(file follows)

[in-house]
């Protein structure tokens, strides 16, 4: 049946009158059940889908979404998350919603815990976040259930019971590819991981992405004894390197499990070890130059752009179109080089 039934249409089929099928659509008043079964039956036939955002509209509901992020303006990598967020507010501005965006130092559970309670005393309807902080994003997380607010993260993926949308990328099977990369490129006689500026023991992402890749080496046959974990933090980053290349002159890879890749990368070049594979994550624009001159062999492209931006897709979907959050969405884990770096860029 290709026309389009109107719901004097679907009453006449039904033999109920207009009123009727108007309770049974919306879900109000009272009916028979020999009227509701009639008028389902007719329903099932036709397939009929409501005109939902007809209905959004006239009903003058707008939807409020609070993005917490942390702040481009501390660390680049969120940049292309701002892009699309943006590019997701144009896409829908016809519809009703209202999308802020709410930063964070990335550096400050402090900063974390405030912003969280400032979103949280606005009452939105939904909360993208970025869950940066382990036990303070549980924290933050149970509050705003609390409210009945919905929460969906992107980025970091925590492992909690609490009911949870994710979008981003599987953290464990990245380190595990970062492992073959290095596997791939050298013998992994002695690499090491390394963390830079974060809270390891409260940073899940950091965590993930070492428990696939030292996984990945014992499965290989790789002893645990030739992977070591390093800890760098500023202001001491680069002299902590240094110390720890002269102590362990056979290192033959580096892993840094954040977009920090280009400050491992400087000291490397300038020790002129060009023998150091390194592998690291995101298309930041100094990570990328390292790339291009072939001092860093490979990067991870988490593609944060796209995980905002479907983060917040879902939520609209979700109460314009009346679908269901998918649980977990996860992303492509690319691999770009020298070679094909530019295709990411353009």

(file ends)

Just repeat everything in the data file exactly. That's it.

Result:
[in-house]
């Protein structure tokens, strides 16, 4: 049946009158059940889908979404998350919603815990976040259930019971590819991981992405004894390197499990070890130059752009179109080089 039934249409089929099928659509008043079964039956036939955002509209509901992020303006990598967020507010501005965006130092559970309670005393309807902080994003997380607010993260993926949308990328099977990369490129006689500026023991992402890749080496046959974990933090980053290349002159890879890749990368070049594979994550624009001159062999492209931006897709979907959050969405884990770096860029 290709026309389009109107719901004097679907009453006449039904033999109920207009009123009727108007309770049974919306879900109000009272009916028979020999009227509701009639008028389902007719329903099932036709397939009929409501005109939902007809209905959004006239009903003058707008939807409020609070993005917490942390702040481009501390660390680049969120940049292309701002892009699309943006590019997701144009896409829908016809519809009703209202999308802020709410930063964070990335550096400050402090900063974390405030912003969280400032979103949280606005009452939105939904909360993208970025869950940066382990036990303070549980924290933050149970509050705003609390409210009945919905929460969906992107980025970091925590492992909690609490009911949870994710979008981003599987953290464990990245380190595990970062492992073959290095596997791939050298013998992994002695690499090491390394963390830079974060809270390891409260940073899940950091965590993930070492428990696939030292996984990945014992499965290989790789002893645990030739992977070591390093800890760098500023202001001491680069002299902590240094110390720890002269102590362990056979290192033959580096892993840094954040977009920090280009400050491992400087000291490397300038020790002129060009023998150091390194592998690291995101298309930041100094990570990328390292790339291009072939001092860093490979990067991870988490593609944060796209995980905002479907983060917040879902939520609209979700109460314009009346679908269901998918649980977990996860992303492509690319691999770009020298070679094909530019295709990411353009």